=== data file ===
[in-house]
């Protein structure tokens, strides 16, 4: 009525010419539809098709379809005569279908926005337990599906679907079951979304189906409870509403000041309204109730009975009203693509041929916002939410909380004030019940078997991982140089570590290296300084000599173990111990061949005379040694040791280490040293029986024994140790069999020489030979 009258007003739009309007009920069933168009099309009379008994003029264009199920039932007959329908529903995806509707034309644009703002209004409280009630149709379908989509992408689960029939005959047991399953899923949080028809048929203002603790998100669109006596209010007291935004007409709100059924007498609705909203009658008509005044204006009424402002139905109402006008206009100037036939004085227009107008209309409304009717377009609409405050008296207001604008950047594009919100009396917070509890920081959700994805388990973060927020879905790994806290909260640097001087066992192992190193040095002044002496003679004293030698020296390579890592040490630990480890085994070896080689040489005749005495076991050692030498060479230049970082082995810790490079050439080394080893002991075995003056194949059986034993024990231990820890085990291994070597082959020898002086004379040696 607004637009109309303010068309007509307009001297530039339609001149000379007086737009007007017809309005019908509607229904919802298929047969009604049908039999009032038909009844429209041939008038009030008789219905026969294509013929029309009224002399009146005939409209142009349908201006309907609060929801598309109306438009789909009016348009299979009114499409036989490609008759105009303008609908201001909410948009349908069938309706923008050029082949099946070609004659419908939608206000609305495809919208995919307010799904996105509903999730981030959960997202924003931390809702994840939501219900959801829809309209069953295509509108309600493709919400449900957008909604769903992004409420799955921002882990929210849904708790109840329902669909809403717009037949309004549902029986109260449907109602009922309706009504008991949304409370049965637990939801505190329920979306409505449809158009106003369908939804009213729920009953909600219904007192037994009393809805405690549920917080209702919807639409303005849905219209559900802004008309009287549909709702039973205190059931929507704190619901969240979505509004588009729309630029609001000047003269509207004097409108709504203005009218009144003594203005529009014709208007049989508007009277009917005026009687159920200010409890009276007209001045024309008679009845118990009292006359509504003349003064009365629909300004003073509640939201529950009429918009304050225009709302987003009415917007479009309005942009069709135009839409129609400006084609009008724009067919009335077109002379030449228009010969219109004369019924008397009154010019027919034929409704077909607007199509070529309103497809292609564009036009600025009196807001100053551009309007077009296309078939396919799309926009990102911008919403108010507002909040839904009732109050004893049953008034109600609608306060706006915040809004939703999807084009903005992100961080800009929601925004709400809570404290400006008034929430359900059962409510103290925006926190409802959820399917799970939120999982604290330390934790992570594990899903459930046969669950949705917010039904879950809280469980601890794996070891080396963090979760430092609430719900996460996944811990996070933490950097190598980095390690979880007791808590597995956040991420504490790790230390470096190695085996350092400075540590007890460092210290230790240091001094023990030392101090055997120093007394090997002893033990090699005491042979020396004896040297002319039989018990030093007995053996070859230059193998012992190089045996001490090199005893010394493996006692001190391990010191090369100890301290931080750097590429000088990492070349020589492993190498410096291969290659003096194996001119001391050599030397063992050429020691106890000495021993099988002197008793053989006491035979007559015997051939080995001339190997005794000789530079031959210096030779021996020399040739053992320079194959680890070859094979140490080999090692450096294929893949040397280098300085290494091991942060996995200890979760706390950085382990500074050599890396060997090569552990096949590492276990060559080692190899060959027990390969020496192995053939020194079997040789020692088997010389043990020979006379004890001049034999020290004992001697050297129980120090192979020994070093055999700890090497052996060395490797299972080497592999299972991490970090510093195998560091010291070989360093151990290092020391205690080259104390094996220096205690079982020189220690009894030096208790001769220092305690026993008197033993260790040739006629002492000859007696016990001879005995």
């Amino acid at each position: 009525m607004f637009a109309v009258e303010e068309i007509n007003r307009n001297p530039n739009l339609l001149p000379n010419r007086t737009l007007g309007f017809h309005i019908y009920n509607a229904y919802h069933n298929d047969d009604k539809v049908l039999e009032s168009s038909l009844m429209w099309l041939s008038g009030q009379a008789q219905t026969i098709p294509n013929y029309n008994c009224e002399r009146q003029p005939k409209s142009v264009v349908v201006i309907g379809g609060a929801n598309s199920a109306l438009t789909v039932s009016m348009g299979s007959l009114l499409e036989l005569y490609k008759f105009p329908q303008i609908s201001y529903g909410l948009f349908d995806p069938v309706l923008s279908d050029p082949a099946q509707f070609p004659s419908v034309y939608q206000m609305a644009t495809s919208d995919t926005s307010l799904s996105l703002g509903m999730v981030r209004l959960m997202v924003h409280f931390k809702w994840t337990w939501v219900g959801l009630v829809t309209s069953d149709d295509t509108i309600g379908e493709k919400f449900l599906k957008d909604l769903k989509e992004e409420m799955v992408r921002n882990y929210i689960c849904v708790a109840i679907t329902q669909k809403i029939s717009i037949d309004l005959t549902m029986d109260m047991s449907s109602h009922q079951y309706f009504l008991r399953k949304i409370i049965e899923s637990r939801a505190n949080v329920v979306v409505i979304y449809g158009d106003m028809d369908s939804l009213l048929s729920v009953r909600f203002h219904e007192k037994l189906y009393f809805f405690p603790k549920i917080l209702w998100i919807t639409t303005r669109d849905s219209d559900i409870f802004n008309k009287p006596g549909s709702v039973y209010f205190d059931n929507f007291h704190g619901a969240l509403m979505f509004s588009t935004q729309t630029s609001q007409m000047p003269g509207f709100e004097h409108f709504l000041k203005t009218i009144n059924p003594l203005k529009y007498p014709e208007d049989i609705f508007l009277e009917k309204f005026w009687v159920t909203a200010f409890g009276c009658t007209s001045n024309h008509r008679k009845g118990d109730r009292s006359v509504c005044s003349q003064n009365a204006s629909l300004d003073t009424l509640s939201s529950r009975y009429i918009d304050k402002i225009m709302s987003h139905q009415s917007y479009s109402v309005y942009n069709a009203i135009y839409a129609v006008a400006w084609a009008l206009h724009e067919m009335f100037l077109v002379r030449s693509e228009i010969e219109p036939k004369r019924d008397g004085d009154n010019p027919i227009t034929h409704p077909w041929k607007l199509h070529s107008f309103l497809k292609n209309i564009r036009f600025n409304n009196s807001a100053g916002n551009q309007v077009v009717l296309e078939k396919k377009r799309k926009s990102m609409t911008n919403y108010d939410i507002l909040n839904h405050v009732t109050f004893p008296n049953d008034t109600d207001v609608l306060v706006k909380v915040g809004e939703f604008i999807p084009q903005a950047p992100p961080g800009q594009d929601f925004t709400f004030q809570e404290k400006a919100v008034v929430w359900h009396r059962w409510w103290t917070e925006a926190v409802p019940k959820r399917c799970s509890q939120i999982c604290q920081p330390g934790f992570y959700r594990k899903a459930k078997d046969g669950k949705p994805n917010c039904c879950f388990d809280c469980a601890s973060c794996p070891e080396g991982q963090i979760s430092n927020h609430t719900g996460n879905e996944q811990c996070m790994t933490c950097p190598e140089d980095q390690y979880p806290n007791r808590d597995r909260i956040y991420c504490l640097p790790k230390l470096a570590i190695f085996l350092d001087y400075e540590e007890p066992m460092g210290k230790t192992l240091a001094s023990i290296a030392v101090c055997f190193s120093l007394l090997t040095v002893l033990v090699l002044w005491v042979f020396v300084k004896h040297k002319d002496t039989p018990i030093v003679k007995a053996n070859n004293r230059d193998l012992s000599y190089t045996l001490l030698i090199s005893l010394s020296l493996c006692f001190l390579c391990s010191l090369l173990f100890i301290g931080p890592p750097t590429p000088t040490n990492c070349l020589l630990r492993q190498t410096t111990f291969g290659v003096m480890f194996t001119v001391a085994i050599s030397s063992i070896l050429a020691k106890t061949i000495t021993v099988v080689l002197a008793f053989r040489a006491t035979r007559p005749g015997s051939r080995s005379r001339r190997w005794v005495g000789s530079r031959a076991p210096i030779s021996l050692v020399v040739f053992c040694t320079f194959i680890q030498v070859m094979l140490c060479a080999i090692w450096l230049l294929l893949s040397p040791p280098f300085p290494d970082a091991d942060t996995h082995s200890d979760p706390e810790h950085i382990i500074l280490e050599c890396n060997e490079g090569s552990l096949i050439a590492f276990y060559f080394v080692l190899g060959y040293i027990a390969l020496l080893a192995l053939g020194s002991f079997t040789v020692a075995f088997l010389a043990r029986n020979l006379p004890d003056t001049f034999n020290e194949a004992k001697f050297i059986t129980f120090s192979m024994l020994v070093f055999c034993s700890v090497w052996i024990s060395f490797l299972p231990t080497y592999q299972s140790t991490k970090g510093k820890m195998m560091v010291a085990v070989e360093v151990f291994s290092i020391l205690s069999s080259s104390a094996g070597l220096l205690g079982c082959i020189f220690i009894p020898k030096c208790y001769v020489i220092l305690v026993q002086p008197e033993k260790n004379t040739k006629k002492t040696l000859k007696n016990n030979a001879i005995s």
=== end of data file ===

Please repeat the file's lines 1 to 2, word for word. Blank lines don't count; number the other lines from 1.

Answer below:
[in-house]
């Protein structure tokens, strides 16, 4: 009525010419539809098709379809005569279908926005337990599906679907079951979304189906409870509403000041309204109730009975009203693509041929916002939410909380004030019940078997991982140089570590290296300084000599173990111990061949005379040694040791280490040293029986024994140790069999020489030979 009258007003739009309007009920069933168009099309009379008994003029264009199920039932007959329908529903995806509707034309644009703002209004409280009630149709379908989509992408689960029939005959047991399953899923949080028809048929203002603790998100669109006596209010007291935004007409709100059924007498609705909203009658008509005044204006009424402002139905109402006008206009100037036939004085227009107008209309409304009717377009609409405050008296207001604008950047594009919100009396917070509890920081959700994805388990973060927020879905790994806290909260640097001087066992192992190193040095002044002496003679004293030698020296390579890592040490630990480890085994070896080689040489005749005495076991050692030498060479230049970082082995810790490079050439080394080893002991075995003056194949059986034993024990231990820890085990291994070597082959020898002086004379040696 607004637009109309303010068309007509307009001297530039339609001149000379007086737009007007017809309005019908509607229904919802298929047969009604049908039999009032038909009844429209041939008038009030008789219905026969294509013929029309009224002399009146005939409209142009349908201006309907609060929801598309109306438009789909009016348009299979009114499409036989490609008759105009303008609908201001909410948009349908069938309706923008050029082949099946070609004659419908939608206000609305495809919208995919307010799904996105509903999730981030959960997202924003931390809702994840939501219900959801829809309209069953295509509108309600493709919400449900957008909604769903992004409420799955921002882990929210849904708790109840329902669909809403717009037949309004549902029986109260449907109602009922309706009504008991949304409370049965637990939801505190329920979306409505449809158009106003369908939804009213729920009953909600219904007192037994009393809805405690549920917080209702919807639409303005849905219209559900802004008309009287549909709702039973205190059931929507704190619901969240979505509004588009729309630029609001000047003269509207004097409108709504203005009218009144003594203005529009014709208007049989508007009277009917005026009687159920200010409890009276007209001045024309008679009845118990009292006359509504003349003064009365629909300004003073509640939201529950009429918009304050225009709302987003009415917007479009309005942009069709135009839409129609400006084609009008724009067919009335077109002379030449228009010969219109004369019924008397009154010019027919034929409704077909607007199509070529309103497809292609564009036009600025009196807001100053551009309007077009296309078939396919799309926009990102911008919403108010507002909040839904009732109050004893049953008034109600609608306060706006915040809004939703999807084009903005992100961080800009929601925004709400809570404290400006008034929430359900059962409510103290925006926190409802959820399917799970939120999982604290330390934790992570594990899903459930046969669950949705917010039904879950809280469980601890794996070891080396963090979760430092609430719900996460996944811990996070933490950097190598980095390690979880007791808590597995956040991420504490790790230390470096190695085996350092400075540590007890460092210290230790240091001094023990030392101090055997120093007394090997002893033990090699005491042979020396004896040297002319039989018990030093007995053996070859230059193998012992190089045996001490090199005893010394493996006692001190391990010191090369100890301290931080750097590429000088990492070349020589492993190498410096291969290659003096194996001119001391050599030397063992050429020691106890000495021993099988002197008793053989006491035979007559015997051939080995001339190997005794000789530079031959210096030779021996020399040739053992320079194959680890070859094979140490080999090692450096294929893949040397280098300085290494091991942060996995200890979760706390950085382990500074050599890396060997090569552990096949590492276990060559080692190899060959027990390969020496192995053939020194079997040789020692088997010389043990020979006379004890001049034999020290004992001697050297129980120090192979020994070093055999700890090497052996060395490797299972080497592999299972991490970090510093195998560091010291070989360093151990290092020391205690080259104390094996220096205690079982020189220690009894030096208790001769220092305690026993008197033993260790040739006629002492000859007696016990001879005995």